Sunday, 18 October 2009

More Landbier Madness

It's been a busy, at times stressful couple of weeks -- not because my mother was visiting this past week; that was an excuse to take some time out! -- so I've had little time for beer drinking or writing, so here's a bit from the archives from when I went crazy a couple of months ago and ordered a mixed case of landbiers. I had also received a couple from a colleague in Austria, who kindly sent me a box of beer, although half of them got smashed on the way, but by strange coincidence, he sent two of each type, and one of each type made it. What are the chances?

Anyway, Landbier. It's one of those beer types that I think I like, but am often very disappointed with, althogh have found some notable exception. Let's see what today's mix-tape brings us...

One of the Austrian beers first, and one of the few Austrian beers I've tried. "8 Tage langsam vergoren, 66 Tage gelagert und gereift", or, 8 days slowly fermented, 66 days lagered and matured. A very pale gold, clear as a bell and reasonably highly carbonated, Kapsreiter Landbeer Hell is quite malty on the nose, with a faint suggestion of almonds with a squeeze of lemon. Overall, the flavour is a little nondescript, but strangely satisfying; a malty sweetness, a gentle bitterness and a touch of banana fruitiness ending with a dryish finish. Actually, not too bad, but not one to go mad about.

Moving closer to home, i.e. back to Germany, and specifically Zirndorf, some 9km west of Nuremberg, I got a couple bottles of Zirndorfer Landbier in my mixed case of Landbier. It has a bready, malty aroma with slight herbal notes, and an underlying sweetness. On the tongue, it's definitely malt-driven, with sweet caramel and slightly fruity notes and a welcome brush with some toast. The hops are there, but they really struggle to make themselves known and end up providing a slightly resinous finish. The mouthfeel is sparkling, and the whole thing leaves a pleasant enough tingle on the tongue. However, I didn't really rate it, and got bored with it half way through.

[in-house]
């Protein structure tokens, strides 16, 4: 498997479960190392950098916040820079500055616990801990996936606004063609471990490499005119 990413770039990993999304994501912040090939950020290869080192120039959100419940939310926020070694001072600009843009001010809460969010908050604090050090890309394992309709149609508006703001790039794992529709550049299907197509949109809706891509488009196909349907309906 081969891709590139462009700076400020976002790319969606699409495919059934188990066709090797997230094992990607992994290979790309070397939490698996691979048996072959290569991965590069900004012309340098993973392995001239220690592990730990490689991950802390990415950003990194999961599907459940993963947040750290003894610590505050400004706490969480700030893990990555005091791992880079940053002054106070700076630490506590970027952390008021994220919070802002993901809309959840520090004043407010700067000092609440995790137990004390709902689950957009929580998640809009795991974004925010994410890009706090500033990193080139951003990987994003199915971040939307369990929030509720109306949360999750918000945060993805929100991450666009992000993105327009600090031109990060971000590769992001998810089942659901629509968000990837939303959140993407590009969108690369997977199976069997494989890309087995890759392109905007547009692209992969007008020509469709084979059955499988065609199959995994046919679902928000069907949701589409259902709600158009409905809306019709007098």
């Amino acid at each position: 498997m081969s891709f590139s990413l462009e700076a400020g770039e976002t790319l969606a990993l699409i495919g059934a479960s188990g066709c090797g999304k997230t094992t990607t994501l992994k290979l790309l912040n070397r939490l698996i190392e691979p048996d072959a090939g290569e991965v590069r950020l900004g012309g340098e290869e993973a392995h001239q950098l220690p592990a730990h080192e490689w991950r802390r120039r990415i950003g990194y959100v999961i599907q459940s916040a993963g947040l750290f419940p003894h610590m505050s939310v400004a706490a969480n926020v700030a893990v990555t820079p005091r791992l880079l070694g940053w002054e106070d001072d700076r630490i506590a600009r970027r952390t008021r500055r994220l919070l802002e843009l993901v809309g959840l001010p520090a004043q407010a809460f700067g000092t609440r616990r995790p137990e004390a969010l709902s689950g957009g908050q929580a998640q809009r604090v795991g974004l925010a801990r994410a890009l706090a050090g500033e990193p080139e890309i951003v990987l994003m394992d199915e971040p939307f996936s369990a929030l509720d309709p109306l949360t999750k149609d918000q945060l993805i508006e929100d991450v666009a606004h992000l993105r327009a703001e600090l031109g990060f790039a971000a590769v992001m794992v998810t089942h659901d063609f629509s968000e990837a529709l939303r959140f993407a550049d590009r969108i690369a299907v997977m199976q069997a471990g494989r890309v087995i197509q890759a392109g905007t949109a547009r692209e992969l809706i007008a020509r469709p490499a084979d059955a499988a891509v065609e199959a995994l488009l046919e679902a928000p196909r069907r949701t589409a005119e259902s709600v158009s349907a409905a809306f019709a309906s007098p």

And finally, for now, Echt Veldensteiner Landbier from Kaiser Bräu, Neuhaus an der Pegnitz, about 60km east-north-east of Nuremberg. A lovely, red-hued, dark amber with a thick, creamy head, it looks satisfying at least. It's another one with sweet malts, but with a richer undertone, showing toffee and a slight plummy fruitiness up front, a soft chocolatey middle-ground and toasted notes down the back. There's a touch of burnt toast in the finish, with a bitterness that is gently grassy. Combine this with a soft mouthfeel and you have a fairly appealing Landbier that is thirst-quenching and satisfying. Just what's needed after a day ploughing the fields.

1 comment:

Web designer said...

I drink lighter Pilsner beer in the spring summer and dark in the fall and winter. My favorite summer beer is Straub thanks for sharing this article I love your site will recommend my friends..